J. Locke is building a kitchen onto
Mr. Locke's father is visiting with him
Mrs. Sager, of Clarkes, was calling on
friends here Tuesday. She received a
letter from Mr. Sager sta ling that he
had reached his mine all right, and he
found business flourishing.
Stella Nickels and Helen Ely are both
L. J. Francis and his father, of Tuala
tin, were here on Tuesday and they re
turned home Wednesday.
Charlie Albright returned home from
Astoria Tuesday, where he worked for a
month in the logging cimns.
Mis Carrie Soeiy returned this week
from Seattle and Tacoma, where she had
been visiting. She was accompanied
home by her nephew, who will spend a
few week with iiis grandparents.
J. Harrington is uuttiniia now roof on
on his Kitction.
We had a wedding in our burg yester
day. The contractin parties were Miss
Minna milium ana air. linker, of Ore
gon City, the ceremony was performed
by. Key. Montgomery. We have not
learned the particulars.
The members of the Ladies' Aid So
eiety of the Presbyterian church irill
servo ice cream, cake, sandwiclios.coffee
at Ely ltros.' old store tu this burg on
mow rain, more rest, but ttie ram is
quite cold tins tune.
There will be quite a number go from
this place Friday to join the Grange at
Maple Lane. Dr. Oasto will complete
the organization Friday evening.
George Ely is building a now wood
shed on his premises,
Mrs. Freidericli's father, of Cams, was
visiting her last Saturday.
F c t plao In OroKn to so. nd miuiraer vacation
satesl boson for bthlnpc Bountiful grassy lu
ami grovM. Table luppllxl wlil crebs, elamt
ri.-k oyaif. eoilllsh, iwa cod and best tin mark,
affimls Furniture new and clean. No liquor
BlrioUy nrst-cUaj (kuiibrnwrt. Price to suit
C. ft. KUSWOKTU, Prop.
J. W. Dowty, the Currinsville fine
stock breeder, has made a sale of five of
I bis cho.ee shorthorns to the Ladd &
' Reed Co., of Portland. In the lot sold
j were two bull calvea. two cowt and a
! three year old bull.
I I. V. Trullinger, the Union Mills saw
mill man, who is charged with empty
ing sawdust into a fish ttream, will have
a hearing May 23rd. It will be a jury
trial ana Uie law points will De bitterly
Several new buildings are in process
of construction, and repairs are being
made on others, The carpenters and
painters a-e all busy. The framework is
all upon ex Mayor Sullivan's new resi
dence, opposite the Catholic church.
VV. L. Suidow, Barton Jack and Charles
Lee are pushing the work. The Bank
of Oregon City is having the Broughton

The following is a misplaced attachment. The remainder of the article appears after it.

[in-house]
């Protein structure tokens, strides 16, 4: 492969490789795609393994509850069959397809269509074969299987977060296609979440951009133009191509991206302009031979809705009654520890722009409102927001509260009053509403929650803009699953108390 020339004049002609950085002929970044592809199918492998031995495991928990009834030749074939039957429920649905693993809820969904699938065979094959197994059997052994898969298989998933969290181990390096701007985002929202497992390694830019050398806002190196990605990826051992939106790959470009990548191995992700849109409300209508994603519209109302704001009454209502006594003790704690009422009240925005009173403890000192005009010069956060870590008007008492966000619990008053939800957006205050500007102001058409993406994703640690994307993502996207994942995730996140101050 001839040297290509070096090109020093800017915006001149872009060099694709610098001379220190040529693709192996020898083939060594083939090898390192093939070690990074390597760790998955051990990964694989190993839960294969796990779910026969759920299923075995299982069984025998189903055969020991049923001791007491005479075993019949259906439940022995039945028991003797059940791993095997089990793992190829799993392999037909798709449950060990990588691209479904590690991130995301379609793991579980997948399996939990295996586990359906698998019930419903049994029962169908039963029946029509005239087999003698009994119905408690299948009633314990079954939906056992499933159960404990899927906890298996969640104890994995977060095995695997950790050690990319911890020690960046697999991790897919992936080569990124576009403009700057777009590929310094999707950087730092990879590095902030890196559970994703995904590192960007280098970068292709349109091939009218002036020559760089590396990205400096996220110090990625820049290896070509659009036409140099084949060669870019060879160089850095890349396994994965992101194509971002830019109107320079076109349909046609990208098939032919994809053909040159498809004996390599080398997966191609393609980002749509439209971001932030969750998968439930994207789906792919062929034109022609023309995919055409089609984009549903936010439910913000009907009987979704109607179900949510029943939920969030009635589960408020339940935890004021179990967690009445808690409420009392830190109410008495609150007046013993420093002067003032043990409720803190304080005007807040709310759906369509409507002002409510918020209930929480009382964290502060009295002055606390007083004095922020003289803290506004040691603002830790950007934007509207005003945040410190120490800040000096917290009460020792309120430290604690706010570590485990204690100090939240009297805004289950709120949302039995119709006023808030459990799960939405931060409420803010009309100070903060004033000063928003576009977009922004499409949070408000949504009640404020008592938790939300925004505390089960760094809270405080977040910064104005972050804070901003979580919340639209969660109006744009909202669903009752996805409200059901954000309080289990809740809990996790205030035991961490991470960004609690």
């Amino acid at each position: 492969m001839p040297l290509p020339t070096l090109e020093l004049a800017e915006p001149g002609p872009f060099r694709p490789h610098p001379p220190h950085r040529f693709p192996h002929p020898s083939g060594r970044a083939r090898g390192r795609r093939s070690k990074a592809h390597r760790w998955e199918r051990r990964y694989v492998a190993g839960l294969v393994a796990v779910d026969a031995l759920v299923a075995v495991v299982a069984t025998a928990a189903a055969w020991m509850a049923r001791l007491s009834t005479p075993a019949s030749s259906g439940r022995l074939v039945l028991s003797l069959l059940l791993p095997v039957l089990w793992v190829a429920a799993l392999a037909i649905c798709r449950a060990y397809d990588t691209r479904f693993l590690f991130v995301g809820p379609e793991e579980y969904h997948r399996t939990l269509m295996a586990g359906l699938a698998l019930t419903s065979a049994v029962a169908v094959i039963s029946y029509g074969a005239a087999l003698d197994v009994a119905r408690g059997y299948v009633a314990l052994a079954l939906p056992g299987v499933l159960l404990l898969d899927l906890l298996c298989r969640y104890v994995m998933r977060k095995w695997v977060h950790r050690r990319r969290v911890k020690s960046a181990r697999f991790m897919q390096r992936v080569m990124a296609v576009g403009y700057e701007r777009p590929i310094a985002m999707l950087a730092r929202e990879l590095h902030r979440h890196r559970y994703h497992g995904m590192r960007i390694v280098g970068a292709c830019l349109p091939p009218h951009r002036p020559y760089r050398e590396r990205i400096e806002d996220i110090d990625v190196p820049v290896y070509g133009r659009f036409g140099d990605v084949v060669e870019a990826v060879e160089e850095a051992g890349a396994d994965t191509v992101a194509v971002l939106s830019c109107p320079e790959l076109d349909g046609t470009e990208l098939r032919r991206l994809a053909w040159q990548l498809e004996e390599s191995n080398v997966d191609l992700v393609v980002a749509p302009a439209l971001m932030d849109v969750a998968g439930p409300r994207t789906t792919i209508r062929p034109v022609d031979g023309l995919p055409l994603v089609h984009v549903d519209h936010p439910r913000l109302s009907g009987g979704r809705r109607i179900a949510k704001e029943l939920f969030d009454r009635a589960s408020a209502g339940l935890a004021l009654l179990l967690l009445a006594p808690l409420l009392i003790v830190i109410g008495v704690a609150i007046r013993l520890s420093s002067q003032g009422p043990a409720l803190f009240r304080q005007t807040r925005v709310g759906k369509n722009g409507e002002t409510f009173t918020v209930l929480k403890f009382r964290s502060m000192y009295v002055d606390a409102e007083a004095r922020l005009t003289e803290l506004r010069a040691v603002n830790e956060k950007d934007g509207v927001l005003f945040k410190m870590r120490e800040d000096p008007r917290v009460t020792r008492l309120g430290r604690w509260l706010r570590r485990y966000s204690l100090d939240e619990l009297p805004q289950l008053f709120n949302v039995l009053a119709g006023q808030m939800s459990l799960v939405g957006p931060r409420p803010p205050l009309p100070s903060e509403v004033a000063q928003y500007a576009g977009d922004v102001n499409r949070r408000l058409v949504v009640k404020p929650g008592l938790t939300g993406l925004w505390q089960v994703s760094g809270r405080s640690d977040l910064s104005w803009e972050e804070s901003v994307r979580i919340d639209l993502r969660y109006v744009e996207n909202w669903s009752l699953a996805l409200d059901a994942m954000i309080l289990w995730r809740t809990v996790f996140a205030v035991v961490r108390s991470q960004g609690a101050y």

house repaired and renovated through
out. G. U. H. Miller, J. D. Eenner and
Harley Wishart were doing the work.
George Keddeway is budding a double
store building 40x40 on his property on
the corner of Seventh and Monroe
streets. It will be a one story srructure
with a warehouse at the rear.
A grand anniversary picnic will be
held at Macksbrg by the Maccabees on
J une 8th. It w ill be threat event partic
ipated in by various Maccabee tents in
this and adjoining counties. State Sen
ator Brownell will be the orator of the
Rev. and Mrs. W. H. Latourette and
family leave Oakland, Calif., for Oregon
on the 28th inst. Their summer ad
dress will be Oregon City. He will at
once enter on his duties as field secre
tary of McMinnville college. A fare
well reception will be tendered Rev.
Latourette and family at the Tenth Av
enue Baptist church, Oakland. Pacific
Beaver Creek Grange will meet Satur
day at Frank J agger's place near Carus,
where appropriate cliildrena' dsy exer
cises will be held. L. T. Anderson will
close his spring term of Bchool at Carus
today (Friday). A social and other ex
ercises will be held sometime during jhe
Miss Julia Hatch, of Pra Laos, will
give a missionary sermon at the Pres
byterian church next Sunday evening.
The pulpit will be supplied in the morn
ing, as Rev. Montgomery will be in
Salern as presiding officer of the State
Christian Endeavor convention.
At a meeting of Company A, baseball
team held Tuesday night, an entirely
new management was elected, te fol
lows: Manager, Charles Humphreys;
assistant manauer, Eben Chapman;
captain, E. McFarland. The team will
probably line up as in the game last
Sunday, with a few exceptions, as fol
lows: Hedges, 2b; Lavier, ss; Kelly,
3b ; Church, 3b; Lee, rf; McFarland,
If; Clark, c; Chapman, cf; Belt, p.
Those competent to know pronouuee
this the best aggregation oi players ever
put on the field from Oregon City, The
best players that were in the Jolly Fel
lows team, reinforced by some players
now employed in the paper mills, are
destined to make their mark in the
amateur league games that will be con
tested this Beason. Without any prac
tice whatever played up an excellent
game against the Fontellas, a practiced
team, in fortland last Sunday. The
game was a tie for the first seven in:
nings, but were finally defeated bv a
aore of 15 to 8. Jim Church Btruck a
high ball with such force that ' it was
several minutes before it could be re
covered. 'Ine batting of Hedees and
Lavier, aUo were special features. Thev
will play the Stephens team in Portland
Forty-two candidates have been ini
tiated in Falls City Lodge, A. 0. U. W.,
during the past ttiree weeks, and an
other targe class will take the workman